1. Eat More
In addition to adequate protein, you need more calories. Use the following formula to calculate the number you need to take in daily to gain 1 pound a week. (Give yourself 2 weeks for results to show up on the bathroom scale. If you haven’t gained by then, increase your calories by 500 a day.)
(Thank you for reading this, don't forget to subscribe!)
- A. Your weight in pounds: _____
- B. Multiply A by 12 to get your basic calorie needs: _____
- C. Multiply B by 1.6 to estimate your resting metabolic rate (calorie burn without factoring in exercise): _____
- D. Strength training: Multiply the number of minutes you lift weights per week by 5: _____
- E. Aerobic training: Multiply the number of minutes per week that you run, cycle, and play sports by 8: _____
- F. Add D and E, and divide by 7: _____
- G. Add C and F to get your daily calorie needs: _____
- H. Add 500 to G: _____. This is your estimated daily calorie needs to gain 1 pound a week.
2. Work Your Biggest Muscles
If you’re a beginner, just about any workout will be intense enough to increase protein synthesis. But if you’ve been lifting for a while, you’ll build the most muscle quickest if you focus on the large muscle groups, like the chest, back, and legs.
Add squats, deadlifts, pullups, bent-over rows, bench presses, dips, and military presses to your workout. Do two or three sets of eight to 12 repetitions, with about 60 seconds’ rest between sets. That rep range will put your muscle cells on the fast track to hypertrophy, the process they use to grow.
3. Have a Drink First
A 2001 study at the University of Texas found that lifters who drank a shake containing amino acids and carbohydrates before working out increased their protein synthesis more than lifters who drank the same shake after exercising.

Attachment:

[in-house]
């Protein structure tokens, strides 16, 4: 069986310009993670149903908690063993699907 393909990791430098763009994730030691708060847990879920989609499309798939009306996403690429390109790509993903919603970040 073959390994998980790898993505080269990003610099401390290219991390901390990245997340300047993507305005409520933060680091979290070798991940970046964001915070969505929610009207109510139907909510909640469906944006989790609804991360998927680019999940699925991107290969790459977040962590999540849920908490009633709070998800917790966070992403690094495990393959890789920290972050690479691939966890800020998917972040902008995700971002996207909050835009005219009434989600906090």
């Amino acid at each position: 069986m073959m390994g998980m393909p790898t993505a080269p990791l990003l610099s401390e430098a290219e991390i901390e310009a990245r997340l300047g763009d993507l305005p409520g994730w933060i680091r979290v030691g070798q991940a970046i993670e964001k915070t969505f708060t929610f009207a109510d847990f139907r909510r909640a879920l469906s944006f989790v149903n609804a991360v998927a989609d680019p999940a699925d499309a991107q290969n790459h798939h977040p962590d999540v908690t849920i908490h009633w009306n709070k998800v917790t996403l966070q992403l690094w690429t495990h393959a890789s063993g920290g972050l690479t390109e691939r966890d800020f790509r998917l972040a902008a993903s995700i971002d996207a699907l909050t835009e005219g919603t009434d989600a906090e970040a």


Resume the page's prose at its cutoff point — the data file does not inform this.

The shake contained 6 grams of essential amino acids—the muscle-building blocks of protein—and 35 grams of carbohydrates.
“Since exercise increases bloodflow to your working tissues, drinking a carbohydrate-protein mixture before your workout may lead to greater uptake of the amino acids in your muscles,” says Kevin Tipton, Ph.D., an exercise and nutrition researcher at the University of Texas in Galveston.
For your shake, you’ll need about 10 to 20 grams of protein—usually about one scoop of a whey-protein powder. Can’t stomach protein drinks? You can get the same nutrients from a sandwich made with 4 ounces of deli turkey and a slice of American cheese on whole wheat bread. But a drink is better.
“Liquid meals are absorbed faster,”. So tough it out. Drink one 30 to 60 minutes before your workout.
4. Lift Every Other Day
Do a full-body workout followed by a day of rest. Studies show that a challenging weight workout increases protein synthesis for up to 48 hours immediately after your exercise session.
“Your muscles grow when you’re resting, not when you’re working out,” says Michael Mejia, C.S.C.S., Men’s Health exercise advisor and a former skinny guy who packed on 40 pounds of muscle using this very program.
5. Down the Carbs After Your Workout
Research shows that you’ll rebuild muscle faster on your rest days if you feed your body carbohydrates.
“Post-workout meals with carbs increase your insulin levels,” which, in turn, slows the rate of protein breakdown. Have a banana, a sports drink, a peanut-butter sandwich.
One thought on “The 5 Principles to Putting On Muscle”